Speaking during the European Commission's SME Week, Roubaud argued that while some countries such as France have introduced new rules on delayed payments, others are trailing far behind.
He believes that a new body is required to solve this problem, "an independent entity responsible for recuperating the indemnities and recovery costs" accrued by SMEs due to delayed payments.
He also believes SMEs should be given priority access to public contracts, and as a follow-up measure, all "public sellers for government tenders – communes, states, etc. – produce an annual account, in a report, of the number of orders entrusted to SMEs".
The CGPME president recommended a number of policies that he believes will improve the lot of European SMEs. First and foremost, he called for "real action" on the Think Small First principle [the principle that requires new legislation to take SMEs' interests into account at the very early stages of policymaking].
Roubaud also argued for a single EU Community patent, and believes it is necessary to simplify access to European programmes for SMEs. "There is a flagrant lack of participation by small enterprises in the Research and Development Framework Programme (RDFP)," he said, stressing that the incoming European Parliament and Commission have a real opportunity to bring in these and other key policies.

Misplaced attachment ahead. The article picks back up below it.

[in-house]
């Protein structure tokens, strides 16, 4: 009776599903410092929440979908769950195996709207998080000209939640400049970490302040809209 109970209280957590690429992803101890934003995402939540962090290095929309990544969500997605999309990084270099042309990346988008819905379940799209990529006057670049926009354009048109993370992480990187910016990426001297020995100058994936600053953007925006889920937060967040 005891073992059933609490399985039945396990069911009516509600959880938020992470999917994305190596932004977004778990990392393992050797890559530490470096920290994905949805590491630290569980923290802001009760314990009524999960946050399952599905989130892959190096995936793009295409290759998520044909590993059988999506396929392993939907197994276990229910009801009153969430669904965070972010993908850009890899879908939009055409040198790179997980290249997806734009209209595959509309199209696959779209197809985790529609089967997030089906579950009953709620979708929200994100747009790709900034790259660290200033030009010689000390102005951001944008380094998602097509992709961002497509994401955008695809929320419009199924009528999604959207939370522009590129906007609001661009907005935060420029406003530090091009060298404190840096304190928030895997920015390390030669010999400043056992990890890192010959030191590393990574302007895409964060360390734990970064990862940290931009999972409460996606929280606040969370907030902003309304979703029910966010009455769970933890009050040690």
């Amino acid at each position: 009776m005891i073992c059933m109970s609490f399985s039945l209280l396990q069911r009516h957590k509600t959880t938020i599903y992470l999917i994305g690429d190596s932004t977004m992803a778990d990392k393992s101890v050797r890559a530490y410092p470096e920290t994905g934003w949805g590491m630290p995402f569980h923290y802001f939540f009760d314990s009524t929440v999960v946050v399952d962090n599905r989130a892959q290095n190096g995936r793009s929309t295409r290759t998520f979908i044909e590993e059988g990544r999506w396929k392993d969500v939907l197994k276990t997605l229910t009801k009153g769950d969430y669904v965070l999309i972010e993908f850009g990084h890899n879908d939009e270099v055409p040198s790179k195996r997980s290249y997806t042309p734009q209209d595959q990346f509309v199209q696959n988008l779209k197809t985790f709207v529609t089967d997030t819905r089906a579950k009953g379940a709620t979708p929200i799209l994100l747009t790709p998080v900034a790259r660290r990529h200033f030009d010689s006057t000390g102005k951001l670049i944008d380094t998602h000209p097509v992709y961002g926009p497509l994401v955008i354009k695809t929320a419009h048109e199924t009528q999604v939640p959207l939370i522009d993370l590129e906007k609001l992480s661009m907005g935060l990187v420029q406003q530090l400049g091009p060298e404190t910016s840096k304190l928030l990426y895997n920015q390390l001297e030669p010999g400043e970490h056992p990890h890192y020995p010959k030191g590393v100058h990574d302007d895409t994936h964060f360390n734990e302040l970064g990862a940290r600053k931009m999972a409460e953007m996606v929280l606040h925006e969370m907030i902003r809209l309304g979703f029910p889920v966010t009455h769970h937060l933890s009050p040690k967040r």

For example, he believes governments should adopt the European Private Company statute, "which needs to be open to all kinds of enterprises, including those who do not export".
Likewise, "the European Parliament could also produce a report on the implementation of SBA [Small Business Act] recommendations. In doing so, MEPs would make sure that the Commission and member states respect the commitments they have made in this direction".
Finally, he raised the controversial issue of harmonising European tax systems. "The common consolidated corporate tax base" needs to be on the agenda of the next mandate, he said.